Somalia's transitional government has reiterated its plans to hold a congress to unite striving Somali clans, asking the international community to support the process. Plans for the congress are being made as insurgents continue to attack African Union troops and other targets. Cathy Majtenyi reports for VOA from Nairobi.
Somali Prime Minister Ali Mohamed Gedi outlined his government's plans for the National Reconciliation Congress at a meeting with international donors in Kenya's capital.
He says the congress, scheduled to open April 16, is designed to unite Somali clans and sub-clans, and that everyone will be represented at the meeting.
"The stakeholders of this congress is from the society. Traditionally, there are elders, women's organizations, business community, youth and sports. They can be part of it," he said.
A number of Western officials including U.S. Assistant Secretary of State Jendayi Frazer had recently urged Somalia's transitional government to hold reconciliation talks with warring clans, sub-clans, moderate Islamic leaders, and others.
They say such reconciliation talks are necessary to stabilize the country following the ouster of the Islamic Courts Union at the end of last year. The courts had ruled over much of southern Somalia for the second half of last year.
During her January visit to the region, Frazer had also said she does not want to see what she called warlordism in Somalia, where clan and sub-clan-based factional leaders and their militias control different parts of the country, as has been the case since civil war broke out in 1991.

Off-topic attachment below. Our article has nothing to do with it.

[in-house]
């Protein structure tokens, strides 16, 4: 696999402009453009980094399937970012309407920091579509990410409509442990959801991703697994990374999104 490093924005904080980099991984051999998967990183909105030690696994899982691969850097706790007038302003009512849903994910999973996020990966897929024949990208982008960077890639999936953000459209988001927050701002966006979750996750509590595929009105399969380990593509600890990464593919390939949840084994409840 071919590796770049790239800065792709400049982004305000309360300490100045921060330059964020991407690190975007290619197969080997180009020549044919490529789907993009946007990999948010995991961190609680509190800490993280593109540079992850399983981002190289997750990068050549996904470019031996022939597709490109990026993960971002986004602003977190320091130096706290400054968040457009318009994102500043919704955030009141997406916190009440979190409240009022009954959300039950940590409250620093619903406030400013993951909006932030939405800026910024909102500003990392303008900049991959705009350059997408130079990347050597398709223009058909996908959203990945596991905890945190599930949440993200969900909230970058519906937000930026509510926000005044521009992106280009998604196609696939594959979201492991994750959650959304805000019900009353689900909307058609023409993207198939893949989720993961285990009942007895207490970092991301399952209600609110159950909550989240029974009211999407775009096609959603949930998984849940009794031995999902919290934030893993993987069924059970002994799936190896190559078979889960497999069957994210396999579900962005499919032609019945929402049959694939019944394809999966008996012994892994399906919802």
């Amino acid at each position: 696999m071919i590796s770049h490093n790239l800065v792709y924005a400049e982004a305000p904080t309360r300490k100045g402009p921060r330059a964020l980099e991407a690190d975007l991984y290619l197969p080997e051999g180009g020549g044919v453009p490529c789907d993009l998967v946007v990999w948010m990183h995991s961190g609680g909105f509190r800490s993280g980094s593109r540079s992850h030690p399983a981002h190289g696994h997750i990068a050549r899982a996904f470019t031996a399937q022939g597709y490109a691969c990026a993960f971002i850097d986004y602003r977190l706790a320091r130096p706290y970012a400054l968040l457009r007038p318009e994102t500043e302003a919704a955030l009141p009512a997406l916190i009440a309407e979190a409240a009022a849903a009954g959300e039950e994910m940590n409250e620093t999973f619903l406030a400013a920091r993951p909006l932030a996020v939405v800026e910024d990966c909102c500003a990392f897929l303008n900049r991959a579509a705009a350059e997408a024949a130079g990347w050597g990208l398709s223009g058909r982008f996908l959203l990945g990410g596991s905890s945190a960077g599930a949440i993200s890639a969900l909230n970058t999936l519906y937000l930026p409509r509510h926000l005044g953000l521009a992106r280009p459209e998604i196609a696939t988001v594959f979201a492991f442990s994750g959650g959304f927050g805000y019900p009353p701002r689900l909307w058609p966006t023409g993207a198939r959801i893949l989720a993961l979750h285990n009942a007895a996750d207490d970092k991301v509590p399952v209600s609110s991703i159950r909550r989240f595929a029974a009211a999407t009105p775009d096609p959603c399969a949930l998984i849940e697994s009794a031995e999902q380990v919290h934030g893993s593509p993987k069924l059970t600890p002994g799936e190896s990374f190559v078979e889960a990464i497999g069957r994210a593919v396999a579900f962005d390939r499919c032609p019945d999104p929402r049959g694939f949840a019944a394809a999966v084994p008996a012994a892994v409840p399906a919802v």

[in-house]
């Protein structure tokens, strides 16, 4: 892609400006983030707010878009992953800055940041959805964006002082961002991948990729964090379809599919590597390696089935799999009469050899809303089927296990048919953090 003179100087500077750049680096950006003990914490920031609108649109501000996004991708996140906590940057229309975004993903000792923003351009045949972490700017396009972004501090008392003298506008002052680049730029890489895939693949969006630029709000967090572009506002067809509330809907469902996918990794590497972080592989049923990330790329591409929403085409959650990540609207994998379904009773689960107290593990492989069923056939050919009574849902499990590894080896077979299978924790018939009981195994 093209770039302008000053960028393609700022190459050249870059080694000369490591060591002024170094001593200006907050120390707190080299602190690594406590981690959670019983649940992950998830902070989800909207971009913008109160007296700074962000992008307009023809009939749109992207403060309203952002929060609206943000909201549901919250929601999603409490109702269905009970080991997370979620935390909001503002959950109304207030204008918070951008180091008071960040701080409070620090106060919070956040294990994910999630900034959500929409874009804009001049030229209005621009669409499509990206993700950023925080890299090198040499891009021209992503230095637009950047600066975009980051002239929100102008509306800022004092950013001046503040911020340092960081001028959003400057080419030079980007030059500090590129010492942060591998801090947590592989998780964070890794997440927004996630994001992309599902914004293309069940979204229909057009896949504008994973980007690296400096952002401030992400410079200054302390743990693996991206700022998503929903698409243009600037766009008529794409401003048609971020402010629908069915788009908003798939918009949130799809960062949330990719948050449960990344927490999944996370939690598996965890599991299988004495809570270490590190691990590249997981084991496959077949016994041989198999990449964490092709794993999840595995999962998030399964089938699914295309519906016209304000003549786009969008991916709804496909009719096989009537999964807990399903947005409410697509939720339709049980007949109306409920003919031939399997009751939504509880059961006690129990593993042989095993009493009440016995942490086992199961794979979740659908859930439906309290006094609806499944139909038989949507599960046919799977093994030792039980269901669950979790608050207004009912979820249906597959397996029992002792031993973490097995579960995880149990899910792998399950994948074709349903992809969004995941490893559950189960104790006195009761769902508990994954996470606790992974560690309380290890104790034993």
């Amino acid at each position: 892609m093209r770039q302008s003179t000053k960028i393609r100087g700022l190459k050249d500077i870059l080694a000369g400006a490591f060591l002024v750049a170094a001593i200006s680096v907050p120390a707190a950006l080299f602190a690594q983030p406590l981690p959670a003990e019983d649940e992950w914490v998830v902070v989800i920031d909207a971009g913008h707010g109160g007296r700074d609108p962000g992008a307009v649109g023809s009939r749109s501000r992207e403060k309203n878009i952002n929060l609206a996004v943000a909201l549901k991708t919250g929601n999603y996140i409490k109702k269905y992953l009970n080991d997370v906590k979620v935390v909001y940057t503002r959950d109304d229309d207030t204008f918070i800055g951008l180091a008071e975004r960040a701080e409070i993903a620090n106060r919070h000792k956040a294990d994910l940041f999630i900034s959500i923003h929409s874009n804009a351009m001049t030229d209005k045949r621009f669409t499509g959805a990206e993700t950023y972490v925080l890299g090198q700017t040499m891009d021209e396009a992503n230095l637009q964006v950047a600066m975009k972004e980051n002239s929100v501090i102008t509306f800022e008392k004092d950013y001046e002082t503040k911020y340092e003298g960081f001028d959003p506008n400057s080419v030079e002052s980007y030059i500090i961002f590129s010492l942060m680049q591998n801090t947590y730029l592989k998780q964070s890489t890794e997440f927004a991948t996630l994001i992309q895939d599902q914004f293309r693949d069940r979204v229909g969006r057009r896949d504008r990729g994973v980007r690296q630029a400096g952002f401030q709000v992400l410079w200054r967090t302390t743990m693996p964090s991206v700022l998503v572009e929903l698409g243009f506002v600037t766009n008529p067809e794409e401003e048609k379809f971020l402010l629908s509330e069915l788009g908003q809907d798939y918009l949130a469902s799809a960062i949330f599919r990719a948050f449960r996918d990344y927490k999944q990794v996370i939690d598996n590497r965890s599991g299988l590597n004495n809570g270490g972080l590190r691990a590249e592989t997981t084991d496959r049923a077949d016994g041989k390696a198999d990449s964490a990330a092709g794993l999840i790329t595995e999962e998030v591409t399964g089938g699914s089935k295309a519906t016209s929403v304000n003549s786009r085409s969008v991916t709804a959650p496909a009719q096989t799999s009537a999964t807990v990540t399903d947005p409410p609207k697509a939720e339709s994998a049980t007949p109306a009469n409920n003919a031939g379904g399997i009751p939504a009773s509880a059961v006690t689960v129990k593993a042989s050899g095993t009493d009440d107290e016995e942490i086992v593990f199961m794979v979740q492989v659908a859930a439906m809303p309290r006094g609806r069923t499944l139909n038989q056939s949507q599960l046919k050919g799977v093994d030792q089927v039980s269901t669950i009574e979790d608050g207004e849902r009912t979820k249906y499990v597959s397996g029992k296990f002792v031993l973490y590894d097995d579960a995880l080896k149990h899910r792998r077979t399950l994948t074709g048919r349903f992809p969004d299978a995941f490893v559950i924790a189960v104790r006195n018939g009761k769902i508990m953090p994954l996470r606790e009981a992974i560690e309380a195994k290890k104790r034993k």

The congress is being held as insurgents wage frequent attacks in the capital against the recently-arrived African Union troops, Ethiopian troops that had backed the Somali government as they fought against the Islamic Courts Union, and others, killing civilians in the process.
The latest attack occurred Tuesday, when a mortar bomb aimed at President Abdullahi Yusuf's residence and ensuing gunfire between insurgents and Ethiopian troops reportedly killed at least eight people. Yusuf had just moved to Villa Somalia from Baidoa.
Gedi told reporters in Nairobi that his government is trying to cope with insecurity in Mogadishu, and that the capital's residents are getting tired of the violence.
"Obviously, there is community policing in Mogadishu in all its 16 districts," he noted. "The insurgents are trying to throw mortars from somewhere in a mobile team. So the residents are now against them, are not accepting them to throw mortars or any other weapons from their areas."
Gedi said he thinks the insurgents are being backed by international terrorists, but did not give details.